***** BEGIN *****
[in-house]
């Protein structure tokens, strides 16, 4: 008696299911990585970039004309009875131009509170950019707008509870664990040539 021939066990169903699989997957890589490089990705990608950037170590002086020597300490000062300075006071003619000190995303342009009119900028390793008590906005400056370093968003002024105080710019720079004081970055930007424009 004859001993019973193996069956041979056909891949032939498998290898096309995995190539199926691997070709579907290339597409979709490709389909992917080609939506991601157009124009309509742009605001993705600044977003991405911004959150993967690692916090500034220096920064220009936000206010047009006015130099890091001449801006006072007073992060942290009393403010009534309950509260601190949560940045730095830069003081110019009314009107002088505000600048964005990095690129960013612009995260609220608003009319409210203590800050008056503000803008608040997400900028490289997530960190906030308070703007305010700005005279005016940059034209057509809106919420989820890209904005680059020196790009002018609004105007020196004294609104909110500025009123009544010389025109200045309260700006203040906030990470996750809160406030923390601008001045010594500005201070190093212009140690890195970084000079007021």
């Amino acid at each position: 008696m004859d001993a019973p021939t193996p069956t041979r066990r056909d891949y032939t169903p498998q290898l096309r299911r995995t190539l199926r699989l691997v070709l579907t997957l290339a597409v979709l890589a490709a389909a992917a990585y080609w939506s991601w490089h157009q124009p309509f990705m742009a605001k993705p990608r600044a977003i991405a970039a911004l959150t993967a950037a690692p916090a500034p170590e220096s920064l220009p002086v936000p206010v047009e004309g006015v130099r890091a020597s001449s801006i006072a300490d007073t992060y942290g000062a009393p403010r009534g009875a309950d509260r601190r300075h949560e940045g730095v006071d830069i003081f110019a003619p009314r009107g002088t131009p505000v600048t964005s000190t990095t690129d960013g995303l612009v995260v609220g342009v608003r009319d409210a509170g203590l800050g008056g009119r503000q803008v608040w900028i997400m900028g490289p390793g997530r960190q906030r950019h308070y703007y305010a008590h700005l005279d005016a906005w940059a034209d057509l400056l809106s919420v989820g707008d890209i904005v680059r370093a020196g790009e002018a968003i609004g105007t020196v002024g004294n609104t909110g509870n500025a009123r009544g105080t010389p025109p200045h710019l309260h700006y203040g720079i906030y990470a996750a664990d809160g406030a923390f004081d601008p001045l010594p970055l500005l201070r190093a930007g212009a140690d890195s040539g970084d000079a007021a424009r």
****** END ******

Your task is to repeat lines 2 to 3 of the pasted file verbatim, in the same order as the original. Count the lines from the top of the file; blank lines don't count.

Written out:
């Protein structure tokens, strides 16, 4: 008696299911990585970039004309009875131009509170950019707008509870664990040539 021939066990169903699989997957890589490089990705990608950037170590002086020597300490000062300075006071003619000190995303342009009119900028390793008590906005400056370093968003002024105080710019720079004081970055930007424009 004859001993019973193996069956041979056909891949032939498998290898096309995995190539199926691997070709579907290339597409979709490709389909992917080609939506991601157009124009309509742009605001993705600044977003991405911004959150993967690692916090500034220096920064220009936000206010047009006015130099890091001449801006006072007073992060942290009393403010009534309950509260601190949560940045730095830069003081110019009314009107002088505000600048964005990095690129960013612009995260609220608003009319409210203590800050008056503000803008608040997400900028490289997530960190906030308070703007305010700005005279005016940059034209057509809106919420989820890209904005680059020196790009002018609004105007020196004294609104909110500025009123009544010389025109200045309260700006203040906030990470996750809160406030923390601008001045010594500005201070190093212009140690890195970084000079007021």
């Amino acid at each position: 008696m004859d001993a019973p021939t193996p069956t041979r066990r056909d891949y032939t169903p498998q290898l096309r299911r995995t190539l199926r699989l691997v070709l579907t997957l290339a597409v979709l890589a490709a389909a992917a990585y080609w939506s991601w490089h157009q124009p309509f990705m742009a605001k993705p990608r600044a977003i991405a970039a911004l959150t993967a950037a690692p916090a500034p170590e220096s920064l220009p002086v936000p206010v047009e004309g006015v130099r890091a020597s001449s801006i006072a300490d007073t992060y942290g000062a009393p403010r009534g009875a309950d509260r601190r300075h949560e940045g730095v006071d830069i003081f110019a003619p009314r009107g002088t131009p505000v600048t964005s000190t990095t690129d960013g995303l612009v995260v609220g342009v608003r009319d409210a509170g203590l800050g008056g009119r503000q803008v608040w900028i997400m900028g490289p390793g997530r960190q906030r950019h308070y703007y305010a008590h700005l005279d005016a906005w940059a034209d057509l400056l809106s919420v989820g707008d890209i904005v680059r370093a020196g790009e002018a968003i609004g105007t020196v002024g004294n609104t909110g509870n500025a009123r009544g105080t010389p025109p200045h710019l309260h700006y203040g720079i906030y990470a996750a664990d809160g406030a923390f004081d601008p001045l010594p970055l500005l201070r190093a930007g212009a140690d890195s040539g970084d000079a007021a424009r």